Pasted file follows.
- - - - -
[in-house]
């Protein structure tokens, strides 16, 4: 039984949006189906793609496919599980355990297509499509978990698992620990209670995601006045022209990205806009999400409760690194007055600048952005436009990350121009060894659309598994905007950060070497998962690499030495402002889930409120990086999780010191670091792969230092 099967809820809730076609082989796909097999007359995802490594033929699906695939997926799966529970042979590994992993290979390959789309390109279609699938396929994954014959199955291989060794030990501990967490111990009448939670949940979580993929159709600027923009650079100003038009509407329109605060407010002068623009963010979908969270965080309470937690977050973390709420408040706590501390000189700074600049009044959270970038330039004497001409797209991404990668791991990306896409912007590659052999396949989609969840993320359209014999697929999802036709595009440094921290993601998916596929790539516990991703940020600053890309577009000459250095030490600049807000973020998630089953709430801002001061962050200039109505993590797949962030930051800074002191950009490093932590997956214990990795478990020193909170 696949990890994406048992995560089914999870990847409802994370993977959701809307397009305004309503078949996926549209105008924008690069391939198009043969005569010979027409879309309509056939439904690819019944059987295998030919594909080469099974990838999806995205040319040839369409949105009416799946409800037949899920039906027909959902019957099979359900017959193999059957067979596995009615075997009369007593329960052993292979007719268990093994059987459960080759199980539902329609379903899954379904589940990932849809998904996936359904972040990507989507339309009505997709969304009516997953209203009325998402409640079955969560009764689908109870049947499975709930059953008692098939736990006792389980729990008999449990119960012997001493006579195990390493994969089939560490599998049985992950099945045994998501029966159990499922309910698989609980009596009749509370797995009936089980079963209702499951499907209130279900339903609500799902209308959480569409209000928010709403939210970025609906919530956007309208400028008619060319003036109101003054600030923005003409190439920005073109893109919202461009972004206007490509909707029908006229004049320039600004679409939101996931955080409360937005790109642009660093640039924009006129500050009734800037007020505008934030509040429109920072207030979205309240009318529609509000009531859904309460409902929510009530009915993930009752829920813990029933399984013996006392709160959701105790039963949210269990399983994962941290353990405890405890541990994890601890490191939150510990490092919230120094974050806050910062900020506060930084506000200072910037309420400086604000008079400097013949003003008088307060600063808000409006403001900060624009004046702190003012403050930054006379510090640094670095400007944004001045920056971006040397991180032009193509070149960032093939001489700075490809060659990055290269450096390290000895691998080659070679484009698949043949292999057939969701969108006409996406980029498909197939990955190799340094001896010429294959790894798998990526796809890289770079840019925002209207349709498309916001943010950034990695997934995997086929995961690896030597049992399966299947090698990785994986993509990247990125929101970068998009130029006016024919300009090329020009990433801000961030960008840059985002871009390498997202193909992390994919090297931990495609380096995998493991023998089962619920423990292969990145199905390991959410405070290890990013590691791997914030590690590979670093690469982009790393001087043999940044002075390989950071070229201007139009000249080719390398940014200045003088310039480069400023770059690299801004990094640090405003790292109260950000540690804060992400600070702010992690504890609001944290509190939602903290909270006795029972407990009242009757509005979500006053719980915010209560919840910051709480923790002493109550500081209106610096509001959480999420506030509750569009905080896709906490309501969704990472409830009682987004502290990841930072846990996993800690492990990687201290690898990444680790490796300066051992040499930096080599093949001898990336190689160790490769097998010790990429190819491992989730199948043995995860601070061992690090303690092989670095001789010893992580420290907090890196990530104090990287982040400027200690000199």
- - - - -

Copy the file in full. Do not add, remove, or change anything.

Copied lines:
[in-house]
């Protein structure tokens, strides 16, 4: 039984949006189906793609496919599980355990297509499509978990698992620990209670995601006045022209990205806009999400409760690194007055600048952005436009990350121009060894659309598994905007950060070497998962690499030495402002889930409120990086999780010191670091792969230092 099967809820809730076609082989796909097999007359995802490594033929699906695939997926799966529970042979590994992993290979390959789309390109279609699938396929994954014959199955291989060794030990501990967490111990009448939670949940979580993929159709600027923009650079100003038009509407329109605060407010002068623009963010979908969270965080309470937690977050973390709420408040706590501390000189700074600049009044959270970038330039004497001409797209991404990668791991990306896409912007590659052999396949989609969840993320359209014999697929999802036709595009440094921290993601998916596929790539516990991703940020600053890309577009000459250095030490600049807000973020998630089953709430801002001061962050200039109505993590797949962030930051800074002191950009490093932590997956214990990795478990020193909170 696949990890994406048992995560089914999870990847409802994370993977959701809307397009305004309503078949996926549209105008924008690069391939198009043969005569010979027409879309309509056939439904690819019944059987295998030919594909080469099974990838999806995205040319040839369409949105009416799946409800037949899920039906027909959902019957099979359900017959193999059957067979596995009615075997009369007593329960052993292979007719268990093994059987459960080759199980539902329609379903899954379904589940990932849809998904996936359904972040990507989507339309009505997709969304009516997953209203009325998402409640079955969560009764689908109870049947499975709930059953008692098939736990006792389980729990008999449990119960012997001493006579195990390493994969089939560490599998049985992950099945045994998501029966159990499922309910698989609980009596009749509370797995009936089980079963209702499951499907209130279900339903609500799902209308959480569409209000928010709403939210970025609906919530956007309208400028008619060319003036109101003054600030923005003409190439920005073109893109919202461009972004206007490509909707029908006229004049320039600004679409939101996931955080409360937005790109642009660093640039924009006129500050009734800037007020505008934030509040429109920072207030979205309240009318529609509000009531859904309460409902929510009530009915993930009752829920813990029933399984013996006392709160959701105790039963949210269990399983994962941290353990405890405890541990994890601890490191939150510990490092919230120094974050806050910062900020506060930084506000200072910037309420400086604000008079400097013949003003008088307060600063808000409006403001900060624009004046702190003012403050930054006379510090640094670095400007944004001045920056971006040397991180032009193509070149960032093939001489700075490809060659990055290269450096390290000895691998080659070679484009698949043949292999057939969701969108006409996406980029498909197939990955190799340094001896010429294959790894798998990526796809890289770079840019925002209207349709498309916001943010950034990695997934995997086929995961690896030597049992399966299947090698990785994986993509990247990125929101970068998009130029006016024919300009090329020009990433801000961030960008840059985002871009390498997202193909992390994919090297931990495609380096995998493991023998089962619920423990292969990145199905390991959410405070290890990013590691791997914030590690590979670093690469982009790393001087043999940044002075390989950071070229201007139009000249080719390398940014200045003088310039480069400023770059690299801004990094640090405003790292109260950000540690804060992400600070702010992690504890609001944290509190939602903290909270006795029972407990009242009757509005979500006053719980915010209560919840910051709480923790002493109550500081209106610096509001959480999420506030509750569009905080896709906490309501969704990472409830009682987004502290990841930072846990996993800690492990990687201290690898990444680790490796300066051992040499930096080599093949001898990336190689160790490769097998010790990429190819491992989730199948043995995860601070061992690090303690092989670095001789010893992580420290907090890196990530104090990287982040400027200690000199």